All entries for December 2008
December 11, 2008
Rows and rows
of laughing girls
sing silly love songs
to unsung beats.
But you who stand
so tall and so still
laid in my heart
in the searing heat
I will love you for a life
and do for you what music
I had my eyes in my pockets for too long
upon the murky even' day;
Too long lost in forest of dark oceans
suffocated black in storm.
And then I saw you
Sat in your jewelled tower that sang like a violin.
A waterfall of midnight and stars
cascading down you fragile rippling body, snowy white shoulders
to breasts, to smooth and round stomach.
Gypsey ringlets and bracelets purple
coloured your lips. You smiled me awake.
And when there was no smile, your eyes
set alight the waters of my heart.
At the break of day, I was moved and sacred
with the morning birds, danced in masque with the garden statues
and with you.
Let us dance then you and I,
with hands and hearts on our songs
through the laughing skies
and join them with a love
To blind a thousand fires, to blind the sun.
When I see a girl I want to know what she wants
When I see a man I want to know what he needs;
Their hearts place on a windowsill
and the magpies feather trembling with the echoes
of their space in time.
Love. and whats not there to love
in the golden carpets of the suburbian gardens
Old Suburbia. Old Eden, when the lass and I
take old ramblings through the hedgerows,
crisp as the apple, moist and juiced
with morning dew.
This is what she wants,
this is what I need.
December 09, 2008
‘I think we’re going to lose him’
‘Well I think its time he got lost’
And I am lost; a whirlpool of knickers stare me out
As do the four eyes of constant contemplation
Through the conservatory window
Silence echoes through the cold night,
chimney smoke blows across the moon,
love lingers ill somewhere,
in front of the couch,
sat on the television.
The dales looked like a fiery sea this evening,
Bathed in the tragedy of the sun
A sinking ship.
The rocking boat of the moon swam
Through half of the sky, the deeper half
The deep of night.
I once thought that I’d be interested in building and plumbing
But I don’t think I am
I like stars, and who built them?
Where does their sewage go?
Tomorrow I will collect the dead autumn’s apples
Move the logs for the fire
And sit on them like a throne;
smoke my cigarettes.
Depending on the temperature
I might be happy,
If it is too cold then I will stop.
If I stop I know I will be happy.
A still smile, on an empty face -
A winter nothingness.
December 02, 2008
Once upon a time, for all stories must start as such, there lived an old stone cutter. He was the happiest man in the world. He was very poor but everyday he would go to work cutting stone. Go to work cutting away at the stout mountains, the giants that he lived under. They were his friends, his work partners. He was happy and content. Everyday he would sing:
'O Lordy, pick a bit a cotton' O Lordy pick a bit a hay, O Lordy I am a mountain, O lordy I pick a bit a day'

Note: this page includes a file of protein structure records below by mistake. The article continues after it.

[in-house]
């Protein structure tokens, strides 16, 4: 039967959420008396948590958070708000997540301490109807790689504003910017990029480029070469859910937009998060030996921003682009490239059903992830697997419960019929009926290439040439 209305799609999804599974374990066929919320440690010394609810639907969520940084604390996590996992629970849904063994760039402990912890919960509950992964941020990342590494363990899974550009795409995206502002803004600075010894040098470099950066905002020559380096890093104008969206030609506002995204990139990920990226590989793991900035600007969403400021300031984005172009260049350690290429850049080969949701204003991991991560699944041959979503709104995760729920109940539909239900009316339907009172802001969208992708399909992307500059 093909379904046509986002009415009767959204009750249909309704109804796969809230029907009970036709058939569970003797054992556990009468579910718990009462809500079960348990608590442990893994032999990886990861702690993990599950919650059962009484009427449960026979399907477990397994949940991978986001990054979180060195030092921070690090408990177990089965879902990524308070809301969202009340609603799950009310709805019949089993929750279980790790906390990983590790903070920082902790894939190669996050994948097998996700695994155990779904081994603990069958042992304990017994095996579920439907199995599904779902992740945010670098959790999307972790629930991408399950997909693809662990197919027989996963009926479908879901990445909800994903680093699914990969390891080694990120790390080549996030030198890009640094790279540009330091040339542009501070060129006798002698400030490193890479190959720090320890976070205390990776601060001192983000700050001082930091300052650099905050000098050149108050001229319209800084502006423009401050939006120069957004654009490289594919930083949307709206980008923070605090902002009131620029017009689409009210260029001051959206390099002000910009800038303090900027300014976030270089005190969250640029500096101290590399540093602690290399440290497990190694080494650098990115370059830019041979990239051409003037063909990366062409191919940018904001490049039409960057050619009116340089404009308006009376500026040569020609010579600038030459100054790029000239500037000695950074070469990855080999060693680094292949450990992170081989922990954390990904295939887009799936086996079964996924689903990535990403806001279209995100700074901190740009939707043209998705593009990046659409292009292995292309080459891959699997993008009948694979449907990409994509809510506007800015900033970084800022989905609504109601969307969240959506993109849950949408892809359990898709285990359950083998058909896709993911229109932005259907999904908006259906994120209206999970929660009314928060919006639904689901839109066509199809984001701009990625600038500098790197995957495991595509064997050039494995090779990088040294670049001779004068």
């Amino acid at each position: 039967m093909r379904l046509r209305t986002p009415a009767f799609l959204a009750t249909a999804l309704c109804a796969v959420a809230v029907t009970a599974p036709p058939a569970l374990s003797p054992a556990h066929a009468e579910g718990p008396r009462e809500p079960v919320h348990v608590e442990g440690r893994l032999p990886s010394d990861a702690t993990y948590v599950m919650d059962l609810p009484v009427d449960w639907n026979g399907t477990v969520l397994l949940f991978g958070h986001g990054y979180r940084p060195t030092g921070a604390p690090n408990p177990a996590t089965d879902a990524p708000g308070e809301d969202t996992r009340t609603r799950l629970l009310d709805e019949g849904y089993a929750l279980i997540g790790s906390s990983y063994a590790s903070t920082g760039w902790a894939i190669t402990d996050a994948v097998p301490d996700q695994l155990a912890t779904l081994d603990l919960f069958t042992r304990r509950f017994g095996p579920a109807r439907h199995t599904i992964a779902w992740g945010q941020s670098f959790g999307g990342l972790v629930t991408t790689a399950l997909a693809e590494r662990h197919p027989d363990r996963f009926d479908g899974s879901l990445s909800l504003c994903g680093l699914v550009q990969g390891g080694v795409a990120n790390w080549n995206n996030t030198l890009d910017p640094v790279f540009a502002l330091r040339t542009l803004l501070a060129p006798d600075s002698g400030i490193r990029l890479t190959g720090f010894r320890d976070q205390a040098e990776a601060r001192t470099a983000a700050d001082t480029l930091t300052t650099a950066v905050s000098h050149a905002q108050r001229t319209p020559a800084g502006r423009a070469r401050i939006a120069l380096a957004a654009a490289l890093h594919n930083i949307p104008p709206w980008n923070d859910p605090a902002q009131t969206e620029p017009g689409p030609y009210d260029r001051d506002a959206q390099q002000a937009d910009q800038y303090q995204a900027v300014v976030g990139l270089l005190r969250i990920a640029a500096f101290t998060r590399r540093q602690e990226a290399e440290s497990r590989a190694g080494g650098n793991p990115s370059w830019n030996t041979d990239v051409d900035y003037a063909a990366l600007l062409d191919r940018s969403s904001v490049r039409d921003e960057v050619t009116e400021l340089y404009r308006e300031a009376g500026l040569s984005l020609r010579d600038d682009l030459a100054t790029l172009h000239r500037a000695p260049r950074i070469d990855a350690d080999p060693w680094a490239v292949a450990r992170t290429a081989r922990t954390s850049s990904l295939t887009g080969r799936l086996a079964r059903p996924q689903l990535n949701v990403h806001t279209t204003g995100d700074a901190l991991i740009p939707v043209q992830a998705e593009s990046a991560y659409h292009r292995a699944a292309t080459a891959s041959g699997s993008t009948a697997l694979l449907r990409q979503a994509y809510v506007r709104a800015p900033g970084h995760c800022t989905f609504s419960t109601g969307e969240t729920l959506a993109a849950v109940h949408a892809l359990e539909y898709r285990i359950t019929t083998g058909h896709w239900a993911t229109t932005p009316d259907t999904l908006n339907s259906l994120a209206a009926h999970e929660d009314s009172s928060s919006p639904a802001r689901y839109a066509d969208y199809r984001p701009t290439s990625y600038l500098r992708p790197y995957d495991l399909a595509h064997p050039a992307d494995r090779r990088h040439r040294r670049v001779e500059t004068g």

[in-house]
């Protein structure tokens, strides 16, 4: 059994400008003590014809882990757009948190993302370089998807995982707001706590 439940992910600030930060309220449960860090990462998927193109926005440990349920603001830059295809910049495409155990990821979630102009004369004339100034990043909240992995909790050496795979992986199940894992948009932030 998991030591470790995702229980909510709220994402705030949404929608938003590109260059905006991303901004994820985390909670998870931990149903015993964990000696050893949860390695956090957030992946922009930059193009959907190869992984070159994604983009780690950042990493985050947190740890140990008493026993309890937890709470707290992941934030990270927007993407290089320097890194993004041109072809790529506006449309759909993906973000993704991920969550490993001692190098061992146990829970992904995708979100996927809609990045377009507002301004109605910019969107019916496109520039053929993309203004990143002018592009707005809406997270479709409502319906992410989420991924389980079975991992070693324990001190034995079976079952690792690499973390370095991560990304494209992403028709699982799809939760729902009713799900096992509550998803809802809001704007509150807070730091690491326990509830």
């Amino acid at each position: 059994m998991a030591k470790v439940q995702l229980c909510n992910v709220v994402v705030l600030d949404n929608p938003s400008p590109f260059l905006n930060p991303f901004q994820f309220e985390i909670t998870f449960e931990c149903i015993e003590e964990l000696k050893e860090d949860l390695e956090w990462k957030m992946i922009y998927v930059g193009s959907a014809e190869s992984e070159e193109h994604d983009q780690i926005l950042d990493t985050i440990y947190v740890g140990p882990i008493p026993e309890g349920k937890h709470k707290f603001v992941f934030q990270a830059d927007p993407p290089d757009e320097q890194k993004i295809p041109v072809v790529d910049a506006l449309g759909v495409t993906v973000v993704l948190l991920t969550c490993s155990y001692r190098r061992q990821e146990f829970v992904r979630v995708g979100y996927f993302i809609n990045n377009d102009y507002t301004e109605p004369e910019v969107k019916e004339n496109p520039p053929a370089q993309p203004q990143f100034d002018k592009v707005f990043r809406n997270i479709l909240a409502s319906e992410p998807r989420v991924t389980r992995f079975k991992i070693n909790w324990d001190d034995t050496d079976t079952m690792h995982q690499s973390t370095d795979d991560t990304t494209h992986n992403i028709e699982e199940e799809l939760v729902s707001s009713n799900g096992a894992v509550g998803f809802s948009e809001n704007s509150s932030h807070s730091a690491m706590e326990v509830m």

Then after forty years of such happy days, he was asked to do some work for a rich man. A very very rich man. He was astounded by the wealth and comfort that the man lived in. The fire which the servants built, the silver cutlery placed upon the table, the plumbing so that the rich man might have a hot bath. All of this the stone cutter percieved and wanted. He became jealous and disgusted at the poverty in which he was living, he wanted to be like the rich man.
That night when he was saying his prayers, he confronted God. 'O Lord' he said, 'all my life I have prayed to you, thanked you, sacrificed for you, glorified you. Every sunday I have attended the mass. Why then am I poor, and the man I have been working for rich, who has not an icon of you in his house. Will you not make me rich?' God heard his prayer and because he was indeed a devout man, he appeared as a voice to the stonecutter. 'Because you are indeed a devout man I will give you five wishes. Do with them as you will and may you learn much by it'
That very night the stonecutter wished into the wind that he could be indeed a rich man, a very very rich man. As soon as the the words had disappeared into the silence, he found himself in such house the like of which he had never seen. Servents lightly running across the stone hall floor to make ready the duck from burning, to make up the goose feathered beds. There was that smell of insence and leather and dood and big fires and most of all of money.......
'Peter the fisherman, tatooed and unshaven
bums a cigarette in the eye of the sun
who laying down his head to rest
casts lines of shimmering orange light
onto the breaking ocean:
Infinite and forever, the image that inspired God to create'
inspired flicks colours
of golden fire across
the layered spindled
dome of the sky'
'Tonight the moon shines not the suns light but her own'
'What comes from nothing but a fertilized field for the mind to grow her crops'
One thing did strike me today is the description of Om in the preface to Hesse' novel Siddartha;
'a mystic monosyllable....the word of words'. From what I understand it transcends all things. 'the stone is a stone; it is also the animal, God and Buddha'
now compare this with Forster's description of the word 'Boum' in a Passage to India. Again within the sound of the word all things are transcended. Infinity resides within the syllable. Did Forster have 'Om' in mind. Both words seem to portray the same message but from totally different points of the wheel.